cvs commit: hints nptl.txt

timothy at timothy at
Sun Feb 16 08:38:06 PST 2003

timothy     03/02/16 11:38:06

  Added:       .        nptl.txt
  Initial commit.
  Revision  Changes    Path
  1.1                  hints/nptl.txt
  Index: nptl.txt
  TITLE:		Native POSIX Threading Library (NPTL)
  AUTHOR:		Zack Winkles <winkie at>
  	This hint covers the prerequisites, installation, and configuration
  	of the Native POSIX Threading Library, an alternative to the
  	linuxthreads, written by Ulrich Drepper.
  0.1 - Began keeping log of changes.
  0.1.1 - Added recommendation to run "make" twice for glibc, and reworded the
          recommendation to test NPTL before install it. Fixed grammar in GRUB
  0.1.2 - Added patch descriptions.
  0.1.3 - Added note about applying patches in the correct order and referenced
          patch explanations from GCC builds instead of specifying them.
  0.1.4 - Fixed modules-init-tools and binutils links.
  0.1.5 - Added --enable-kernel=2.4.0 and corresponding options.
  0.1.6 - Added /bin/pwd symlink for ch6 glibc.
  0.1.7 - Made "make check" noted for glibc more specific.
  0.1.8 - Added note about building m4 and bison before binutils.
  The Native POSIX Threading Library (known as NPTL from now on) is a new
  threading package designed to eventually replace the linuxthreads package in
  glibc. It focuses on standards-compliance, but it also has world-class
  performance. Initial benchmarks have shown it to be a minimum of twice as fast
  in all cases, and as much as 500x faster in other cases. It is also
  backwards-compatible with linuxthreads cases where this compatibility does not
  hamper standards-compliance.
  In this hint, I assume that you are following the Pure LFS hint found at The way I implement the
  commands is by titling the sections that require modification according to their
  LFS or "Pure LFS" counterparts. Any modifications are clearly stated and fully
  explained. If you want to know what the whole "Pure LFS" thing is all about,
  check out the synopsis line of the hint:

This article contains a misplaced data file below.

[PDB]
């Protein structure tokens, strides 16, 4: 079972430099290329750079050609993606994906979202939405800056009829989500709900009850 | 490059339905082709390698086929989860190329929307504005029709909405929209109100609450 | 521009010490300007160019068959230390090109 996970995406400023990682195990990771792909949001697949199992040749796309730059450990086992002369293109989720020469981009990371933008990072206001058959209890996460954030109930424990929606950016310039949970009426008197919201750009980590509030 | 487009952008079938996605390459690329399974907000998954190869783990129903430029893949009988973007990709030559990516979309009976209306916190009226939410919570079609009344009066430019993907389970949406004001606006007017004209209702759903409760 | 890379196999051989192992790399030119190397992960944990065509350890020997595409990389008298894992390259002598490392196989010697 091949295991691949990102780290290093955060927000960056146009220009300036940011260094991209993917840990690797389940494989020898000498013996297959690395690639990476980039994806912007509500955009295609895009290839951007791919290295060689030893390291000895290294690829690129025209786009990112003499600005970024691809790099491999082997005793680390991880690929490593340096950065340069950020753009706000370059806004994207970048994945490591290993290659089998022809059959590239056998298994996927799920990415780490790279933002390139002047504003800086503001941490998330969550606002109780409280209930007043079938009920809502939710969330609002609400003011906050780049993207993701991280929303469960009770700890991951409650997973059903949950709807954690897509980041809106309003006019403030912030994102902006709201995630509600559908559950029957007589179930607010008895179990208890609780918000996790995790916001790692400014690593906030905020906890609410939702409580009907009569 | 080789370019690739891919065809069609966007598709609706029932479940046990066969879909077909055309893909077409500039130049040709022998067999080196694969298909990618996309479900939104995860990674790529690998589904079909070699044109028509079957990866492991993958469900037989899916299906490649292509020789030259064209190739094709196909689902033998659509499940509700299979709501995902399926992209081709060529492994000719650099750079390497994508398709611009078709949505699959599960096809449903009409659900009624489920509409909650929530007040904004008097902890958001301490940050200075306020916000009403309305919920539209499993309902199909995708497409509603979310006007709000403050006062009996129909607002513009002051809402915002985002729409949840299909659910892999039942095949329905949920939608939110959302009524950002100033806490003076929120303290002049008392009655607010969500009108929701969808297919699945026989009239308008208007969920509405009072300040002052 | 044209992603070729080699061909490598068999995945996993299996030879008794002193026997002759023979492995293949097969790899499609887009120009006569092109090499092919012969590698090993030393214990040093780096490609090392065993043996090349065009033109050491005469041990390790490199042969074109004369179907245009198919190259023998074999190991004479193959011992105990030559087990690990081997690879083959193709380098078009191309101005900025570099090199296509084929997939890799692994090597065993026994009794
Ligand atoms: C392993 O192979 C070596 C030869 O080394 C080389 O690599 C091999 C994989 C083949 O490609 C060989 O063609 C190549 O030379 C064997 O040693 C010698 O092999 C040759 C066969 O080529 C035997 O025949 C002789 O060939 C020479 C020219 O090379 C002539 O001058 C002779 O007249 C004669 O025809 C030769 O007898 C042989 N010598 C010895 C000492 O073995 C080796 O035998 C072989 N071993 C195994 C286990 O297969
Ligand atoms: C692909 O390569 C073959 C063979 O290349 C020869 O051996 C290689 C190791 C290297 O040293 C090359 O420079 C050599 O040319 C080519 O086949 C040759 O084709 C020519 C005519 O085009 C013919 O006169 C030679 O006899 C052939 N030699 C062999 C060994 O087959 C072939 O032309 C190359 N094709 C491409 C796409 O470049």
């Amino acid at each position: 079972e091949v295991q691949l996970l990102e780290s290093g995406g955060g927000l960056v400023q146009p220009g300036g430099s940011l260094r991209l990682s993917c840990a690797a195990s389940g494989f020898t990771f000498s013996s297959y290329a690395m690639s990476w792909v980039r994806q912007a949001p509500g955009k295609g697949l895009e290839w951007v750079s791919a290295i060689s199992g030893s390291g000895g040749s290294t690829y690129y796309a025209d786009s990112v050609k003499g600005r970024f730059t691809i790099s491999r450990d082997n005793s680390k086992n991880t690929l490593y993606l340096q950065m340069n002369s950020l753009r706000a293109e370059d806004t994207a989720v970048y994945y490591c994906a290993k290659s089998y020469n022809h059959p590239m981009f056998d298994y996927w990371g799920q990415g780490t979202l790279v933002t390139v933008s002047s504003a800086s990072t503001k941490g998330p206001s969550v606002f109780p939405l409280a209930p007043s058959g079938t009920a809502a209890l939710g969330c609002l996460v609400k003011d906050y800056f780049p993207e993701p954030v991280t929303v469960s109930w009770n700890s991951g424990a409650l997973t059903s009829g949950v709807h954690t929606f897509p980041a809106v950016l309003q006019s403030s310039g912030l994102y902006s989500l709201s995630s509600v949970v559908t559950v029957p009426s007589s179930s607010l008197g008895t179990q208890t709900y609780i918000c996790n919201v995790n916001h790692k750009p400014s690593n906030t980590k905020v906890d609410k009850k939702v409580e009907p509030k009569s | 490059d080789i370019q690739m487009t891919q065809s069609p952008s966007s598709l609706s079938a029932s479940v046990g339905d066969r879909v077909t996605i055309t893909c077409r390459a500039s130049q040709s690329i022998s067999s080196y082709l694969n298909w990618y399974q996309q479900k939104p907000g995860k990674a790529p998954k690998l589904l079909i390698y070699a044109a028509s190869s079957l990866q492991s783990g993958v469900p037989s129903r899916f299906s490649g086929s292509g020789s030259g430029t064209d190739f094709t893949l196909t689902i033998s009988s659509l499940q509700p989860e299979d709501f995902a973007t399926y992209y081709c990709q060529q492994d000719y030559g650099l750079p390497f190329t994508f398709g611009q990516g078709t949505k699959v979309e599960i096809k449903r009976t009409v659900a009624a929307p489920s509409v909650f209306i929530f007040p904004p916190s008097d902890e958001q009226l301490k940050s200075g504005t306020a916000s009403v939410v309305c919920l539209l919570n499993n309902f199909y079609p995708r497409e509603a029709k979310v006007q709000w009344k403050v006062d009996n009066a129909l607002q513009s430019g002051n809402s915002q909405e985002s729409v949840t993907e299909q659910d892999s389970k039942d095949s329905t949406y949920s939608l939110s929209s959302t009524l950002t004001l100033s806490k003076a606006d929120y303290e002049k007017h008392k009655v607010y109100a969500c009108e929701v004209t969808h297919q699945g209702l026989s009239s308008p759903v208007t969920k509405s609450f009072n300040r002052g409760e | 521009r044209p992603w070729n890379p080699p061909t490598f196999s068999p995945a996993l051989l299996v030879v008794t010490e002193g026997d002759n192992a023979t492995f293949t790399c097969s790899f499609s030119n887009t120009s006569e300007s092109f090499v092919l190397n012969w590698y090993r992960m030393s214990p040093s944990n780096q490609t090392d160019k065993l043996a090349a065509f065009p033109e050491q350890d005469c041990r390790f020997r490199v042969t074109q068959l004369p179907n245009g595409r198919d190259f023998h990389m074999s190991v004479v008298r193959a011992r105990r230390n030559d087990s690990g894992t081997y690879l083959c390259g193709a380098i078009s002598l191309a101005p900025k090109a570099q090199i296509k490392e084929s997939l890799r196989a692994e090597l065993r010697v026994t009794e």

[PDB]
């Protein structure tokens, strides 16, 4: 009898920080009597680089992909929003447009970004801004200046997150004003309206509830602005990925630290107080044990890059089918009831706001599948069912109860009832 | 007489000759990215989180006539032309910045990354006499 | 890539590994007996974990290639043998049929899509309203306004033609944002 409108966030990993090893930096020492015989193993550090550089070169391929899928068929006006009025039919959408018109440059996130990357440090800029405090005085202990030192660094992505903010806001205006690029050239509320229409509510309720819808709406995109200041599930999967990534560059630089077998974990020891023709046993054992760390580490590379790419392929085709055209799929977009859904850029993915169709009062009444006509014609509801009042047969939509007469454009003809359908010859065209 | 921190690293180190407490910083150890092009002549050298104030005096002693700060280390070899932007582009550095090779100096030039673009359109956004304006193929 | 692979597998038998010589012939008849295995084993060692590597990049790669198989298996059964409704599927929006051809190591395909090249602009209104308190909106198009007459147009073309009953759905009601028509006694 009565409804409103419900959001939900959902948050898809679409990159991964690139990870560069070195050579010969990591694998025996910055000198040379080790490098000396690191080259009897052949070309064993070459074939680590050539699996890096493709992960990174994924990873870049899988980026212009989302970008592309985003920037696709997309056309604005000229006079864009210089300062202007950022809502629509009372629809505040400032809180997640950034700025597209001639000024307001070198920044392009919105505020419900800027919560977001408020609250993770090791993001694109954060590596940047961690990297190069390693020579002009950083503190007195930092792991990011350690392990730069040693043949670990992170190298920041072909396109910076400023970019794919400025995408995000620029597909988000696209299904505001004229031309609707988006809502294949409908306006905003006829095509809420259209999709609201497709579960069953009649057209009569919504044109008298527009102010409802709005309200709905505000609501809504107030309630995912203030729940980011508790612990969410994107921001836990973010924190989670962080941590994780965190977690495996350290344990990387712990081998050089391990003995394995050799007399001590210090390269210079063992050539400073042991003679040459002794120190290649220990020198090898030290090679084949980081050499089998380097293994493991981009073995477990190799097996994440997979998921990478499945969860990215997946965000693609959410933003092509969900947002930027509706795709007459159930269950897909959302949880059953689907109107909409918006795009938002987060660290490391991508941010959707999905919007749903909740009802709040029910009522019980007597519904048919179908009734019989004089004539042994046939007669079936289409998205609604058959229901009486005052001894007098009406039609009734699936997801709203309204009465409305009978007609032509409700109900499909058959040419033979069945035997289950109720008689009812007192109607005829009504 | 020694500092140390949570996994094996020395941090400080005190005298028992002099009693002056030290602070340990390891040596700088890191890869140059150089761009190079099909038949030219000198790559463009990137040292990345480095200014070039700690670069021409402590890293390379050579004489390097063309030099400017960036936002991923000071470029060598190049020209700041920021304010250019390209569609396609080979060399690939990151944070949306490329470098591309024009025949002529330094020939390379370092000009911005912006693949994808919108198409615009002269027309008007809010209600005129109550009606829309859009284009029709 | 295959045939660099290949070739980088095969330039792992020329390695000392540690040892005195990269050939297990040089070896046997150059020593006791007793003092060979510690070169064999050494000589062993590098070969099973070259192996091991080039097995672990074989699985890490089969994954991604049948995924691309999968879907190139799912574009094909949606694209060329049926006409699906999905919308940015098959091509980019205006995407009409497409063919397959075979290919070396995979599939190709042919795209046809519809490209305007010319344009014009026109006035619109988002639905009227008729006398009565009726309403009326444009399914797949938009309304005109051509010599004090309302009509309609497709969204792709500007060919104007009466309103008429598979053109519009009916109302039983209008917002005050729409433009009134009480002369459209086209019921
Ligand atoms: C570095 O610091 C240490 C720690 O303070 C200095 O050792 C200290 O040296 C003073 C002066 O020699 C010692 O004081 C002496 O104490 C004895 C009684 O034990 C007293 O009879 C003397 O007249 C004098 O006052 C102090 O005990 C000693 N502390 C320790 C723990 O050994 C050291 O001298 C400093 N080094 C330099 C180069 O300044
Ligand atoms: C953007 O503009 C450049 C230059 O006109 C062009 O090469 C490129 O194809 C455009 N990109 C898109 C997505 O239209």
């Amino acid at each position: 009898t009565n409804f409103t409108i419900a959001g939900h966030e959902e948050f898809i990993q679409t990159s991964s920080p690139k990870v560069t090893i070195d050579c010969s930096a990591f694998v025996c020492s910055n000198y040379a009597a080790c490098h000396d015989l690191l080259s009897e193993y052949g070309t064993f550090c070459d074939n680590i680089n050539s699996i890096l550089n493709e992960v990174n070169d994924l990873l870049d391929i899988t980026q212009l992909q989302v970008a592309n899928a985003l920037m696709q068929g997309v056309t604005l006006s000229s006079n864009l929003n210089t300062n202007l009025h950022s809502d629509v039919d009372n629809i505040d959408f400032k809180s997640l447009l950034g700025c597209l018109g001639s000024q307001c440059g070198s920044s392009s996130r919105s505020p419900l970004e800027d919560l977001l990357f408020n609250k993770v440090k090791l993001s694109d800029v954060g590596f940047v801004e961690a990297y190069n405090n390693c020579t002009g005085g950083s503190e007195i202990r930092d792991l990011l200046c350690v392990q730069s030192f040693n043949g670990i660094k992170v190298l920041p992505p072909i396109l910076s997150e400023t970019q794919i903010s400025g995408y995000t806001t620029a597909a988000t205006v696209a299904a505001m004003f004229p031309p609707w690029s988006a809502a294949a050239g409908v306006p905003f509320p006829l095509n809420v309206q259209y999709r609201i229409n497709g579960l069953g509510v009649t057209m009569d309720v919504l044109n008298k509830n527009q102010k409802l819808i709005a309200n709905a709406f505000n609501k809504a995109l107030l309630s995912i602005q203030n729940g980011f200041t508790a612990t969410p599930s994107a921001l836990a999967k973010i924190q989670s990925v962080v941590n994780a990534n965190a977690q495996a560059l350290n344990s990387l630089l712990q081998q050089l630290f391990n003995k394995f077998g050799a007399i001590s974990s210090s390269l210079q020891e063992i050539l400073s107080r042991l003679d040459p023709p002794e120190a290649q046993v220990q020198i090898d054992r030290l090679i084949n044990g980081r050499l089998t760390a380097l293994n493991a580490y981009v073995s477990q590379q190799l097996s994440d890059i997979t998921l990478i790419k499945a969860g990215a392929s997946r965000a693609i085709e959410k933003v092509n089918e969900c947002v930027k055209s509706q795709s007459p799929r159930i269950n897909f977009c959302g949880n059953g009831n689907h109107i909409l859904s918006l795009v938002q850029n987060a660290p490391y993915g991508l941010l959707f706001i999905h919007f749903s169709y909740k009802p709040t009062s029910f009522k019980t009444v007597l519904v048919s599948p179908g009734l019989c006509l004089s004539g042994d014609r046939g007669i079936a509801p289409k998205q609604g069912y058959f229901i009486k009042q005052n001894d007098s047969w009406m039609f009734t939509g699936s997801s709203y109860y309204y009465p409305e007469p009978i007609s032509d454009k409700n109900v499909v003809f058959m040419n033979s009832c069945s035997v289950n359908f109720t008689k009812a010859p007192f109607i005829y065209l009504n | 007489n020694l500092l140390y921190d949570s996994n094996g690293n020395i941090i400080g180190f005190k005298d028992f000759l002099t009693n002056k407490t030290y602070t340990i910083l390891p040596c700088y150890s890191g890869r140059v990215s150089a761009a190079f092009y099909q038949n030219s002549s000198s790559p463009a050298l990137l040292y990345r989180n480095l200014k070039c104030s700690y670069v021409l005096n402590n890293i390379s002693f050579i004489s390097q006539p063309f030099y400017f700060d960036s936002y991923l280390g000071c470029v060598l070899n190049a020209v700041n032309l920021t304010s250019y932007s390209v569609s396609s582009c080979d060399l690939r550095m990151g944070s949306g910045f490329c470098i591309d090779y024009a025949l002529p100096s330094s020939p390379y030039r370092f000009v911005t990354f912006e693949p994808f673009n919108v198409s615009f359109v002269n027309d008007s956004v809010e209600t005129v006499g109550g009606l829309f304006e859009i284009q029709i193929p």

"The current LFS build method is a lot better than it used to be but is still
    somewhat flawed in that not enough emphasis is placed on building a correct
    toolchain. This was recently highlighted by criticism levelled at LFS from
    senior Linux kernel hacker Alan Cox on the kernel mailing list. Here we
    present a new strategy aimed at building a correct toolchain and thus a
    "pure" LFS system. It is our belief that building a correct toolchain is the
    single most important lesson that people reading the LFS book need to know.
    Everything else is secondary."
  Where to get the software
  linux kernel -
  module-init-tools -
  binutils -
  NPTL -
  Where to get the patches
  The patches used in this hint can be obtained from:
  Patch descriptions
  Some of these patches are dependant upon others, so it is recommended that you
  only apply patches in the order listed. The no-fixincl and the specs patches
  are the only patches that may be applied anywhere in the sequence. You know you
  applied the patches in the wrong order if you get failed "hunks".
  gcc-3.2.2-attr-visibility - Adds support for the __attribute__ ((visibility()))
  	keyword. Not technically required for TLS, but glibc looks for this as
  	well, and currently we don't offer it without this patch. (required)
  gcc-3.2.2-label-thunk - Fixes label thunking with use of PIC (place indep. code)
  	on the i386 arch. This is required for TLS. (required)
  gcc-3.2.2-tls-core - The core changes required for __thread and therefore TLS to
  	function. (required)
  gcc-3.2.2-tls-g++ - The C++ changes required for TLS to function. This is
  	separate from the core TLS functionality so that one can still use the
  	gcc-core-3.2.2 tarball without untar'ing unnecessary support.
  gcc-3.2.2-bugfixes-core - Miscellaneous bugfixes found in RedHat's SRPM. These
  	fix a number of silent miscompilations, a few of which are found in